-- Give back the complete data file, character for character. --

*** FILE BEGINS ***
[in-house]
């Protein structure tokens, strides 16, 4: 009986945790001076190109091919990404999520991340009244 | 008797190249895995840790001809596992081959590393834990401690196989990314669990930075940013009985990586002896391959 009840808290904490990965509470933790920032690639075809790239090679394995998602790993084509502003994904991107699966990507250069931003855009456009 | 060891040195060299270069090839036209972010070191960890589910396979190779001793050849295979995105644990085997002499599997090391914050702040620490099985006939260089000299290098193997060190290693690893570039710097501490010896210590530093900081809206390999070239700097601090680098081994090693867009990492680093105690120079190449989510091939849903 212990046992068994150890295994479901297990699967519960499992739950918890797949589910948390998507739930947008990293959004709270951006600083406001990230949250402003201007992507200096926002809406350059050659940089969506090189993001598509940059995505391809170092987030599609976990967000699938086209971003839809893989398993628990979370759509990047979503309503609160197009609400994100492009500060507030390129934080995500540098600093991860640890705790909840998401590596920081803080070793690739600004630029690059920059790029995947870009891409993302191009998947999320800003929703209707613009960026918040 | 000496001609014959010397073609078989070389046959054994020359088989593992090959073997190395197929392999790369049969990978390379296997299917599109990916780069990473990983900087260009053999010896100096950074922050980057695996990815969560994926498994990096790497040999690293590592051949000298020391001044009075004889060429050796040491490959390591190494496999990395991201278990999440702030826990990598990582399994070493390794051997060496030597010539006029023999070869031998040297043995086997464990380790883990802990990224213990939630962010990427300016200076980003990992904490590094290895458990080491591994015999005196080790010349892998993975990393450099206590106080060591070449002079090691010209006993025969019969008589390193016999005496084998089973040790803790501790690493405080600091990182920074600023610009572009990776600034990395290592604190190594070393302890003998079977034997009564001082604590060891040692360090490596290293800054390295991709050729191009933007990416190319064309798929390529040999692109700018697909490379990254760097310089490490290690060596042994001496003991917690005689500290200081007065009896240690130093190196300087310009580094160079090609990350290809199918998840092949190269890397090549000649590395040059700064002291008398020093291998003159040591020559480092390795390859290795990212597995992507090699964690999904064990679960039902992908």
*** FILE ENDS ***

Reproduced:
[in-house]
């Protein structure tokens, strides 16, 4: 009986945790001076190109091919990404999520991340009244 | 008797190249895995840790001809596992081959590393834990401690196989990314669990930075940013009985990586002896391959 009840808290904490990965509470933790920032690639075809790239090679394995998602790993084509502003994904991107699966990507250069931003855009456009 | 060891040195060299270069090839036209972010070191960890589910396979190779001793050849295979995105644990085997002499599997090391914050702040620490099985006939260089000299290098193997060190290693690893570039710097501490010896210590530093900081809206390999070239700097601090680098081994090693867009990492680093105690120079190449989510091939849903 212990046992068994150890295994479901297990699967519960499992739950918890797949589910948390998507739930947008990293959004709270951006600083406001990230949250402003201007992507200096926002809406350059050659940089969506090189993001598509940059995505391809170092987030599609976990967000699938086209971003839809893989398993628990979370759509990047979503309503609160197009609400994100492009500060507030390129934080995500540098600093991860640890705790909840998401590596920081803080070793690739600004630029690059920059790029995947870009891409993302191009998947999320800003929703209707613009960026918040 | 000496001609014959010397073609078989070389046959054994020359088989593992090959073997190395197929392999790369049969990978390379296997299917599109990916780069990473990983900087260009053999010896100096950074922050980057695996990815969560994926498994990096790497040999690293590592051949000298020391001044009075004889060429050796040491490959390591190494496999990395991201278990999440702030826990990598990582399994070493390794051997060496030597010539006029023999070869031998040297043995086997464990380790883990802990990224213990939630962010990427300016200076980003990992904490590094290895458990080491591994015999005196080790010349892998993975990393450099206590106080060591070449002079090691010209006993025969019969008589390193016999005496084998089973040790803790501790690493405080600091990182920074600023610009572009990776600034990395290592604190190594070393302890003998079977034997009564001082604590060891040692360090490596290293800054390295991709050729191009933007990416190319064309798929390529040999692109700018697909490379990254760097310089490490290690060596042994001496003991917690005689500290200081007065009896240690130093190196300087310009580094160079090609990350290809199918998840092949190269890397090549000649590395040059700064002291008398020093291998003159040591020559480092390795390859290795990212597995992507090699964690999904064990679960039902992908």